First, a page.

January will find me glued to my working chair. The book is on the
year of retirement, taking it month by month. The title will be,
COUNTY TRUNK M.
Not too long ago we had unexpected callers one day. I like
unexpected callers! The element of pleasure in a surprise seems to
work well for us. Ann Landers declares you shouldn’t come
without calling ahead. I feel that true friends will understand if
your house isn’t in perfect order. My best friends certainly
do, and I love them for it! Two of those who are dearest to me
shove their newspapers aside, pick the cat Out of the chair, if
need be, and we sit down and visit. We never look at whatever
disorder there might be, because we know, underneath it is clean.
One day, when I apologized a bit to a man at the house on business,
he replied, ‘Oh, Mrs. Baber, that is just clean dirt! Just the
disorder of living! But you should see some places I get into. They
have dirty dirt!’ You know, he helped me a lot that day, for at
the time, all six children added to the complication of keeping an
orderly house. Now it is no trick at all.
But getting back to our callers….. There were four of them.
Art Frase, a well-seasoned steam man, brought his daughter,
Charlotte, who is Mrs. Frank Hussli of Beaver Dam, and Gloria,
another daughter, Mrs. Keith Steiner and her young son John to
visit us. Of course, you know what the men looked at, Alfred’s
steam engine! Mr. Frase owns an Advance, a Nichols & Shepard,
and a Case engine now. Not too long ago he owned a 110 Case Engine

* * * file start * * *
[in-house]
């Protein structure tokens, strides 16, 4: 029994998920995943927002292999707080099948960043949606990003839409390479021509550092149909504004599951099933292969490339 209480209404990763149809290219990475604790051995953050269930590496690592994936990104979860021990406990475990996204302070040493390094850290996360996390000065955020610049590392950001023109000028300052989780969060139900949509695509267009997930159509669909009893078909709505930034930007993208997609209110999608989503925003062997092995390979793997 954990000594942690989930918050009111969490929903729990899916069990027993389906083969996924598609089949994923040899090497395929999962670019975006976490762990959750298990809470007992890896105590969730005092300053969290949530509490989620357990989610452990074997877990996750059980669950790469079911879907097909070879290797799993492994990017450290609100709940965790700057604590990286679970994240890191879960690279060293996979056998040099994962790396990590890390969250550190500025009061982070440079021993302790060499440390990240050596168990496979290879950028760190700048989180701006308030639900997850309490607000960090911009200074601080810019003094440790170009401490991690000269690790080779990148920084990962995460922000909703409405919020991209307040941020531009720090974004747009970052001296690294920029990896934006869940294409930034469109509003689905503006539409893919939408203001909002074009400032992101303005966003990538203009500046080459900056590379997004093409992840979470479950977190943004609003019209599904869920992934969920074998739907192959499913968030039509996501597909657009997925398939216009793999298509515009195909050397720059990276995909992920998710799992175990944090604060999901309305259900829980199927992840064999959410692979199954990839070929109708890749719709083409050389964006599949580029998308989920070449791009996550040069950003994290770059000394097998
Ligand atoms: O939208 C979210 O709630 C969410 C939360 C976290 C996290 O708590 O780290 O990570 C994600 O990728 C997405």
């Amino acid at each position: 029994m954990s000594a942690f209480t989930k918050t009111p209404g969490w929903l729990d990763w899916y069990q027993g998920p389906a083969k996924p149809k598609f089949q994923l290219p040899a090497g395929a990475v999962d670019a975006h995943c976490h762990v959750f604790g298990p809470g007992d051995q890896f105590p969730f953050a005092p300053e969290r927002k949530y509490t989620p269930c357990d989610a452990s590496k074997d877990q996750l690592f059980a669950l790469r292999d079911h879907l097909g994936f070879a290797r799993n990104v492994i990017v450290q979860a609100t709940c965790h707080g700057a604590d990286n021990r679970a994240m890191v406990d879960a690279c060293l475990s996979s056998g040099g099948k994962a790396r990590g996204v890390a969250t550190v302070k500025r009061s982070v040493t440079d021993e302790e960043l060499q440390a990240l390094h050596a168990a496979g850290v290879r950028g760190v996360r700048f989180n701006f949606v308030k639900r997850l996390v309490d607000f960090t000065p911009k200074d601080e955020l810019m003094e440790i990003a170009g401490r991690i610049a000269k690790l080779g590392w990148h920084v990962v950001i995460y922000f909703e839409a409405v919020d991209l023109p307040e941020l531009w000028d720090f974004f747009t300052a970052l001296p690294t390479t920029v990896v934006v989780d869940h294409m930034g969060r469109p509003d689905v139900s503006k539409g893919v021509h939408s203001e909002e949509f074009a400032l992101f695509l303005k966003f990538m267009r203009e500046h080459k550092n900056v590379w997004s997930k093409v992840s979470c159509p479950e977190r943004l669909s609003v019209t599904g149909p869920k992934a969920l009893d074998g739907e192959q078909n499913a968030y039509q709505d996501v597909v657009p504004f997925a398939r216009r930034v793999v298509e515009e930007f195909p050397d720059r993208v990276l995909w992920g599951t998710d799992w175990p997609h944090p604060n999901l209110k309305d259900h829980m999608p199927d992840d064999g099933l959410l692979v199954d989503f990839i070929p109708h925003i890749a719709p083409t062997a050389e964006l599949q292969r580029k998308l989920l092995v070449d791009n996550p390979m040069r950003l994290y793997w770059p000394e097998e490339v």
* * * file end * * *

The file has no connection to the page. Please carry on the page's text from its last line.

which he brought in from Montana. We called on him shortly after it
arrived here. As our good friend told us of that long journey with
his prize, he almost became poetic as he spoke of the sun rising
over those Montana hills as they were loading it. I expect he has
relived that experience many times when he sees the sun coming up
in the morning.
Art and Viola Frase had the great privilege of observing their
fiftieth wedding anniversary on September 16th of 1970. Open House
was held at Charlotte’s home in Beaver Dam. We were invited and
had a most enjoyable time. They are blessed by seven grandchildren,
from the little fellow who came to see us, to two twenty-year-old
boys, nearly men. They were a happy family that day!
But happiness has not always been their lot. Their only son,
Harrison C. Frase, was killed in World War II on his tenth bombing
mission. And all these years later we have still not learned to
love our fellow man, and get along in this world! Blood is still
I ponder on this as I watch two pair of beautiful cardinals
flitting around our new dooryard, and visiting our bird feeder. God
has given us so much! He has given His only son for us! And we are
still shedding the blood of young men, such as Harrison Frase was,
back then. What is the answer? Of course, the real answer is Christ
in the heart of each individual, but by and large, men will not
accept this Prince of Peace. May 1971 bring a real revival in the
hearts of our fellow men, we pray. This is our wish for each one of
you as the year progresses: the ‘peace that passeth all